In this recent post I discussed some habits that businesses can adopt to increase their contract hygiene. These practices, which can improve a business’s health, are inexpensive and effective, yet often neglected.
To recap, the first three habits are:
- Negotiate before you sign.
- Give important contracts special attention.
- Don’t sign the other side’s boilerplate terms and conditions.
In this post, I’ll discuss the other two habits.
4. Send your own terms and conditions
Like habit number 3, this practice involves doing business via purchase and sale documents containing “small print” boilerplate rather than fully negotiating a contract. Typically, the purchaser submits a purchase order with unreasonably one-sided terms printed on the back (or the electronic equivalent) and the seller sends an acknowledgement containing its own one-sided terms. The small print terms are not agreed upon, and likely never even read.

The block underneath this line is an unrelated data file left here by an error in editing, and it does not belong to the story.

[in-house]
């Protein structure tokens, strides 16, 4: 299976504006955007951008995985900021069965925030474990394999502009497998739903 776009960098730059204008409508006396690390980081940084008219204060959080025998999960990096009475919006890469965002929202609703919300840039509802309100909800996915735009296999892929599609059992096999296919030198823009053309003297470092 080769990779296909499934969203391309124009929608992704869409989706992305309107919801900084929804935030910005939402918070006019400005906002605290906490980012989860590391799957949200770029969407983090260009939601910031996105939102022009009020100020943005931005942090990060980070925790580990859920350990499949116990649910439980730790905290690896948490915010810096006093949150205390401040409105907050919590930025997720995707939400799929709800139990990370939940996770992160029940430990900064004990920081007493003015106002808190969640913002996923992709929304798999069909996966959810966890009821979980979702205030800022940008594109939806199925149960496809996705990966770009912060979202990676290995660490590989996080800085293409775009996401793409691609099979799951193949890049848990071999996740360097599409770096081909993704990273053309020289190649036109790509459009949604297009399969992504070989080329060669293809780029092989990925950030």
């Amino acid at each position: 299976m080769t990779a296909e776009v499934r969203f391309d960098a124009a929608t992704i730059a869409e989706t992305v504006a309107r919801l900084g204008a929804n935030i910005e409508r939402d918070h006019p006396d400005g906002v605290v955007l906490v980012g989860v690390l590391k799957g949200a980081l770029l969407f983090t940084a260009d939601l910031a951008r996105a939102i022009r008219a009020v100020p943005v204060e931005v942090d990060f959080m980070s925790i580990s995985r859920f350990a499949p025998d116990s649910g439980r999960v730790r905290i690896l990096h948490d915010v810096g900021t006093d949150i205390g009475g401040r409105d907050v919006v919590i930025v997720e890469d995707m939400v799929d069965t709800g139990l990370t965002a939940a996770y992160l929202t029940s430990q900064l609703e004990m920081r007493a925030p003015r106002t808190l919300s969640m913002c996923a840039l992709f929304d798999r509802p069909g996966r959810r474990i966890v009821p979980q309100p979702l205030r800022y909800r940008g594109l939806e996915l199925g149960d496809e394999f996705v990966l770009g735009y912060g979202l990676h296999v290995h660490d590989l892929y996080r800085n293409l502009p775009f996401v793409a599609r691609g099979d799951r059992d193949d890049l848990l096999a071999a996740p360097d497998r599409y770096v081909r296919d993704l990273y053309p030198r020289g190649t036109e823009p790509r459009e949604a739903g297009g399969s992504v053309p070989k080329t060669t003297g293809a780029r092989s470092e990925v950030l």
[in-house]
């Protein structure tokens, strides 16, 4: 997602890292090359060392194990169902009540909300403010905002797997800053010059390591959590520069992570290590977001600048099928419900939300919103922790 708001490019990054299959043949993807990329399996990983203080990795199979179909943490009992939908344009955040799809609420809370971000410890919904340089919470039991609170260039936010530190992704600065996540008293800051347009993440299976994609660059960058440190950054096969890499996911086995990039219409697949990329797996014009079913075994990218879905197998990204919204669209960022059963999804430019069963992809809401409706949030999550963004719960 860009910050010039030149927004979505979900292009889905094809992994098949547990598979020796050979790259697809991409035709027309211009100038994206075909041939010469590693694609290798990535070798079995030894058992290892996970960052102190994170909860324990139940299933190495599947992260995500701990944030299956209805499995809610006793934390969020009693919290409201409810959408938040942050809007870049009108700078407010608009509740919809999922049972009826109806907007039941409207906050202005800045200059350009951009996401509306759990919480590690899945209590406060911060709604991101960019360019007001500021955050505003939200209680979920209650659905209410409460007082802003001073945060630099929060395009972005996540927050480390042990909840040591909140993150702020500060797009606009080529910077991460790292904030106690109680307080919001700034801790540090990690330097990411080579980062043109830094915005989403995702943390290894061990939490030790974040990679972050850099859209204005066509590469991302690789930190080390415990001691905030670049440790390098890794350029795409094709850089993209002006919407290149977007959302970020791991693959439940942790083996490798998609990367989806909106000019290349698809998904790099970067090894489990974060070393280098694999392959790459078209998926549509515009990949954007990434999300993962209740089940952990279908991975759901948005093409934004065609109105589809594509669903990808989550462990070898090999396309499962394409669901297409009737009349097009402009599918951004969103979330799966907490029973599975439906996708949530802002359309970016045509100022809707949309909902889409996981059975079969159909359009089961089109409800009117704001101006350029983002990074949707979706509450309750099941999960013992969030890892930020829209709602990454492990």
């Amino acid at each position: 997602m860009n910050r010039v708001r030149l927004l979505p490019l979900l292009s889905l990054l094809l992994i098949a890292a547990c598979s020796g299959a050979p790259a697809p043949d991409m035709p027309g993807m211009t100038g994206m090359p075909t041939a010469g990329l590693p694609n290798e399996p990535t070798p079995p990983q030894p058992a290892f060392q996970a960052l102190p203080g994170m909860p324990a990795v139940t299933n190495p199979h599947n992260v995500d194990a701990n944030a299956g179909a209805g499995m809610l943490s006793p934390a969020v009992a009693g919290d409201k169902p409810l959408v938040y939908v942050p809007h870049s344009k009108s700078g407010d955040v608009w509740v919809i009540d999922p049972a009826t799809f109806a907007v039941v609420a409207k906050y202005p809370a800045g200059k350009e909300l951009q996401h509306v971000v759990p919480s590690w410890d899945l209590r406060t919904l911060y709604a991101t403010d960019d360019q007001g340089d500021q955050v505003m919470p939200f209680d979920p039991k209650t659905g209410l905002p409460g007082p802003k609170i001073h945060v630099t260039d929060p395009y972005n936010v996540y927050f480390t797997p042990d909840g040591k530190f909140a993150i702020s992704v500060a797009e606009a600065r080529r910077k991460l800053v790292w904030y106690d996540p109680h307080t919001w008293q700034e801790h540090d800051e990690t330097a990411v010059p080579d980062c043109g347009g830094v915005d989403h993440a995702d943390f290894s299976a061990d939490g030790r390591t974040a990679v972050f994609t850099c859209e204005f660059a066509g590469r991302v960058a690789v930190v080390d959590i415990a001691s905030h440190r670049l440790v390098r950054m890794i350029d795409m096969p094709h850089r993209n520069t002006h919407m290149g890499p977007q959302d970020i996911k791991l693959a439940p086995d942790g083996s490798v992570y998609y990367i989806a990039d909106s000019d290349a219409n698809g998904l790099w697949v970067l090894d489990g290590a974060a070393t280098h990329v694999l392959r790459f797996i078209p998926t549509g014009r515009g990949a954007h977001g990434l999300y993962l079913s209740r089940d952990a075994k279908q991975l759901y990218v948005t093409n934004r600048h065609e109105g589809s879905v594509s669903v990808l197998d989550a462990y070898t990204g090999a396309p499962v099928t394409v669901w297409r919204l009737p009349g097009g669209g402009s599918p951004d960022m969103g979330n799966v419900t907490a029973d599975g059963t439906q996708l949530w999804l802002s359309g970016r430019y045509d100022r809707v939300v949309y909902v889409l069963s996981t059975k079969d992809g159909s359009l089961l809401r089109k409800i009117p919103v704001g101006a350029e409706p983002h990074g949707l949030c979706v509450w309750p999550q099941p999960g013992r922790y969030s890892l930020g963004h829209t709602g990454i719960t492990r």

If there is a dispute in a transaction involving the sale of goods, section 2-207 of the Uniform Commercial Code helps determine the actual contract provisions. Generally, the contract terms will be a combination of the seller’s boilerplate, the purchaser’s boilerplate, and “gap filler” provisions supplied by statute. If you fail to include your own boilerplate terms and conditions, however, you greatly increase the likelihood that the other side’s onerous small print terms will control.
5. Make sure the other side is aware of important “small print” terms
Some boilerplate terms seem to have a special legal status when it comes to enforceability, especially when a contract involves either a consumer or a large disparity in bargaining power. Some of the provisions that seem to be disfavored by courts are arbitration provisions, limitations of liability, and indemnification provisions.
Since notions of unconscionability and “unfair surprise” often come into play, you can increase the likelihood that your contract provisions will be enforced by ensuring that the contracting process is fair. Placing a prominent notice on the face of the purchase or sale document, verbally pointing out the provisions to the other side, and even having the other party initial key provisions have been effective.